Oil pro­duc­ers urged to co­op­er­ate Guatemala set to send bor­der dis­pute to UN

Viet Nam News - - WORLD -

KUWAIT CITY — Omani and Kuwaiti oil min­is­ters yes­ter­day called on OPEC and non-OPEC pro­duc­ers to con­tinue their un­prece­dented co­op­er­a­tion to main­tain sta­bil­ity in the en­ergy mar­ket.

Pro­duc­ers from the OPEC oil car­tel and non-OPEC coun­tries struck a deal in 2016 to trim pro­duc­tion by 1.8 mil­lion bar­rels per day to re­bal­ance the mar­ket af­ter its col­lapse in 2014.

The deal, which runs out at the end of this year, has suc­ceeded in boost­ing oil prices above US$70 a bar­rel from be­low $30 a bar­rel in early 2016.

“I call for the sig­na­to­ries of the (co­op­er­a­tion) dec­la­ra­tion agree­ment, those 24 na­tions from OPEC and non-OPEC, to con­tinue the di­a­logue, the un­der­stand­ing and com­mit­ment in main­tain­ing the mar­ket con­di­tions that will en­cour­age in­vest­ment,” Omani Oil Min­is­ter Mo­hamed al-Rumhi told an oil con­fer­ence in Kuwait.

He also called for en­hanc­ing “col­lab­o­ra­tion and work to­gether to en­sure se­cu­rity of sup­ply for con­sumers and se­cu­rity of de­mand for pro­duc­ers”.

Kuwait’s Oil Min­is­ter Bakheet al-Rasheedi said he be­lieves that oil pro­duc­ers were on the right path to re­store sta­bil­ity to the oil mar­ket.

“A year ago, there was a sur­plus of 340 mil­lion bar­rels of oil. At the end of Fe­bru­ary, the sur­plus dropped to 50 mil­lion bar­rels and we be­lieve we are on the right path to get rid of this sur­plus,” Rasheedi told re­porters.

He said that the OPEC and non-OPEC co­op­er­a­tion will be re­viewed at an OPEC meet­ing in June.

“Mar­ket con­di­tions will de­ter­mine whether the deal will be ex­tended be­yond 2018 or ar­rive at a per­ma­nent agree­ment... to sup­port the mar­ket on a long-term ba­sis,” he said.

OPEC king­pin Saudi Ara­bia, the United Arab Emi­rates and sev­eral other coun­tries have called for strik­ing a long-term co­op­er­a­tion deal to sta­bilise the oil mar­ket.

OPEC sec­re­tary gen­eral Mo­ham­mad Sanusi Barkindo told the Kuwait con­fer­ence that the 2016 deal achieved a great suc­cess in over­com­ing the “worst cy­cle in the his­tory of oil”.

A “new chap­ter is be­ing au­thored” by OPEC and nonOPEC pro­duc­ers to con­tinue co­op­er­a­tion, he said.

“In the months ahead, we will look to in­sti­tu­tion­alise this longterm frame­work for con­ti­nu­ity with an in­clu­sive and broad­based par­tic­i­pa­tion,” Barkindo said.

The joint min­is­te­rial com­mit­tee of OPEC and non-OPEC min­is­ters, which mon­i­tors com­pli­ance to pro­duc­tion cuts, meets in Jed­dah, Saudi Ara­bia on Fri­day to re­view ad­her­ence and dis­cuss long-term co­op­er­a­tion. — AFP GUATEMALA CITY — Gu­atemalans voted over­whelm­ingly on Sun­day to send a cen­turies-old bor­der dis­pute with neigh­bour­ing Belize to the In­ter­na­tional Court of Jus­tice (ICJ) for fi­nal res­o­lu­tion, ac­cord­ing to pre­lim­i­nary ref­er­en­dum re­sults.

A to­tal of 95.89 per cent voted “yes”, with votes from over 92 per cent of polling sta­tions ac­counted for, said Gus­tavo Castillo of the Supreme Elec­toral Tri­bunal.

Polls closed at 6:00pm lo­cal time af­ter 11 hours of vot­ing, which took place “with­out re­ports of se­cu­rity in­ci­dents,” tri­bunal pres­i­dent Maria Eu­ge­nia Mi­jan­gos said.

But de­spite 7.5 mil­lion Gu­atemalans be­ing sum­moned to the bal­lot box, the vote was marked by low turnout.

The bor­der dis­agree­ment, whose roots go back two cen­turies, has seen ten­sions spike from time to time. Two years ago Guatemala mo­bilised 3,000 troops along the densely forested un­marked bor­der zone af­ter an in­ci­dent in which a Gu­atemalan teenager was fa­tally shot.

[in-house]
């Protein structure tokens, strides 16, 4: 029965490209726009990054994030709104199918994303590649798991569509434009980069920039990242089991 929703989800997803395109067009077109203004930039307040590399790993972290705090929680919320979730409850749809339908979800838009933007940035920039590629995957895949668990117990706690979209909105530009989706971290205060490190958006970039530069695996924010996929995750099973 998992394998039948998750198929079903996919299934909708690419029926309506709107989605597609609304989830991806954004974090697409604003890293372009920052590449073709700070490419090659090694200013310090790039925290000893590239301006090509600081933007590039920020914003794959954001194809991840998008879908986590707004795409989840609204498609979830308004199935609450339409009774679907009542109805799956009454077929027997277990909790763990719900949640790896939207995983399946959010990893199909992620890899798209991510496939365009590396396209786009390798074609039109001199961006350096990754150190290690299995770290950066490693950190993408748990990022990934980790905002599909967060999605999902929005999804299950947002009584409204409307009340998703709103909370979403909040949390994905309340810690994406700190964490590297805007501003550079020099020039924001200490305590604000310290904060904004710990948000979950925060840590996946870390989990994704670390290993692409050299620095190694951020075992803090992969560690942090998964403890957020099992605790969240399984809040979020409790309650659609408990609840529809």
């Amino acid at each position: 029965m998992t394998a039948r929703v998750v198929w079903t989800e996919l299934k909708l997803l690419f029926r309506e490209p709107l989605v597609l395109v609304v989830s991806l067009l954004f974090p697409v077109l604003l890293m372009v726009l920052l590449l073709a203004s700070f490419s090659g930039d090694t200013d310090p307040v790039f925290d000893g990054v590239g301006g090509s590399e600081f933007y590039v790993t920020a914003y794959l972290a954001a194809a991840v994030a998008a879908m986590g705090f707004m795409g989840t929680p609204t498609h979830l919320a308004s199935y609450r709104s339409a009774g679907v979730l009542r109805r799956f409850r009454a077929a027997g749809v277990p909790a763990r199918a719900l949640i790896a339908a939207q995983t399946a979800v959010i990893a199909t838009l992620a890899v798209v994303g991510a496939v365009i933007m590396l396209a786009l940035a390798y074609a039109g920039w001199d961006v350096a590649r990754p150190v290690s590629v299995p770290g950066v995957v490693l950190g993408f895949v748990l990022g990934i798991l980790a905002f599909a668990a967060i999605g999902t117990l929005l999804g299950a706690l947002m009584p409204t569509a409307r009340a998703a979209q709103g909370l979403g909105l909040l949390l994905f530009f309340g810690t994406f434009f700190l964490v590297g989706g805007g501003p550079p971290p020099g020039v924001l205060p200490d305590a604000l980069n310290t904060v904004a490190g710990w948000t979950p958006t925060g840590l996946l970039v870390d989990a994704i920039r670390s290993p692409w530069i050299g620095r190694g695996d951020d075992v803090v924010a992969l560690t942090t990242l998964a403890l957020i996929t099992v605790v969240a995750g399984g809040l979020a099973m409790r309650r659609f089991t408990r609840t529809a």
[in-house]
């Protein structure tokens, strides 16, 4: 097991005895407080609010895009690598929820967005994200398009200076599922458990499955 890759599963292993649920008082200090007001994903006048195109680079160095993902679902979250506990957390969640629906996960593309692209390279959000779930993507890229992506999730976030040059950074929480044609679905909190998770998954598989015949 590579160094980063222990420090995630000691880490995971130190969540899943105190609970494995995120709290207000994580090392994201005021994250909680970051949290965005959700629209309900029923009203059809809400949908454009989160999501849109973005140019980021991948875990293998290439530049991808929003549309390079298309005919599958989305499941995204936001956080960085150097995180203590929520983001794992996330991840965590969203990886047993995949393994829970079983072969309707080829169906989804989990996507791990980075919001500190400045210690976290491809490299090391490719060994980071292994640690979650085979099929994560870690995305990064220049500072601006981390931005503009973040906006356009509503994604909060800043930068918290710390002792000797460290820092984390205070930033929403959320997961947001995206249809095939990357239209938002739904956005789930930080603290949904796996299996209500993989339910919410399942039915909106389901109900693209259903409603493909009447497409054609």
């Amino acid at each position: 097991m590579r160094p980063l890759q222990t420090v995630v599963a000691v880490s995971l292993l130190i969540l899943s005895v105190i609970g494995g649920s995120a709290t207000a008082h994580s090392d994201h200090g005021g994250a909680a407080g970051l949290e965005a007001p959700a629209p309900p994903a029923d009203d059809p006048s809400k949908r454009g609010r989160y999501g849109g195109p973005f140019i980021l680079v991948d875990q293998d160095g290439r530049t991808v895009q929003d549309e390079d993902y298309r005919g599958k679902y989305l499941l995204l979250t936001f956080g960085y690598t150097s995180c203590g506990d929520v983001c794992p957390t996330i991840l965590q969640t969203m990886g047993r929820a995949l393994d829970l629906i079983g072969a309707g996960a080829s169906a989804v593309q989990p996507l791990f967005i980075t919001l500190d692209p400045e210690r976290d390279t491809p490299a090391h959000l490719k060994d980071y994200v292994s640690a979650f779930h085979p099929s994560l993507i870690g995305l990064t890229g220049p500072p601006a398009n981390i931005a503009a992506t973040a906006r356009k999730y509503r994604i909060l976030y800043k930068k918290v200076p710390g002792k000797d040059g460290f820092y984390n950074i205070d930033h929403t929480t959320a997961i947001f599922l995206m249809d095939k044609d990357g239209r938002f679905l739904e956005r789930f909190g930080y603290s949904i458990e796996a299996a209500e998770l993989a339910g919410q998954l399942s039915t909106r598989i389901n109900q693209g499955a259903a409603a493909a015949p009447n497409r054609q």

A Belize bor­der pa­trol had opened fire af­ter be­ing shot at, but an in­ves­ti­ga­tion by the Or­gan­i­sa­tion of Amer­i­can States found it not re­spon­si­ble for the death.

The two na­tions agreed in 2008 to send the dis­pute to The Hague-based ICJ, if the peo­ple of both coun­tries ap­proved.

Ob­servers from 25 coun­tries were on hand to mon­i­tor the polling.

Belize has not yet fixed a date for its ref­er­en­dum on the is­sue, al­though of­fi­cials say it could take place next year.

The Gu­atemalan plebiscite asked vot­ers to re­spond “yes” or “no” as to whether any le­gal claims by Guatemala against Belize re­lat­ing to its ter­ri­to­ries “should be sub­mit­ted to the In­ter­na­tional Court of Jus­tice for fi­nal set­tle­ment” and bound­ary de­ter­mi­na­tion.

Mi­jan­gos told re­porters that voter ap­a­thy was a big risk. Ef­forts by Pres­i­dent Jimmy Mo­rales to boost turnout have foundered on the rocks of his low pop­u­lar­ity.

‘Very im­por­tant is­sue’

On Sun­day, Mi­jan­gos said: “We are call­ing on all Gu­atemalans, es­pe­cially the youth mak­ing up the ma­jor­ity of the elec­torate, to par­tic­i­pate, to go to polling sta­tions to put in their vote on this very im­por­tant is­sue which has taken so many years to find a so­lu­tion to.”

Mo­rales said as he voted that the two coun­tries had “very good bi­lat­eral re­la­tions” and he hoped the dis­pute could be re­solved.

Guatemala has made claims over more than half of Belize’s ter­ri­tory, dat­ing back to when its English-speak­ing neigh­bour was a Bri­tish colony known as Bri­tish Hon­duras.

The bor­der is­sue goes back to 1783 when Spain — the for­mer colo­nial power over what is now Guatemala — gave Britain the right to oc­cupy the ter­ri­tory that be­came Belize and ex­ploit its tim­ber in ex­change for com­bat­ing piracy. A cen­tury later, it be­came a Bri­tish colony.

In 1964 Bri­tish Hon­duras won the right to self-gov­ern­ment and in 1973 re­named it­self Belize.

In­de­pen­dence came in 1981, though a Bri­tish mil­i­tary pres­ence re­mained un­til the mid-1990s be­cause Guatemala re­fused for a decade to recog­nise it as a new coun­try. — AFP

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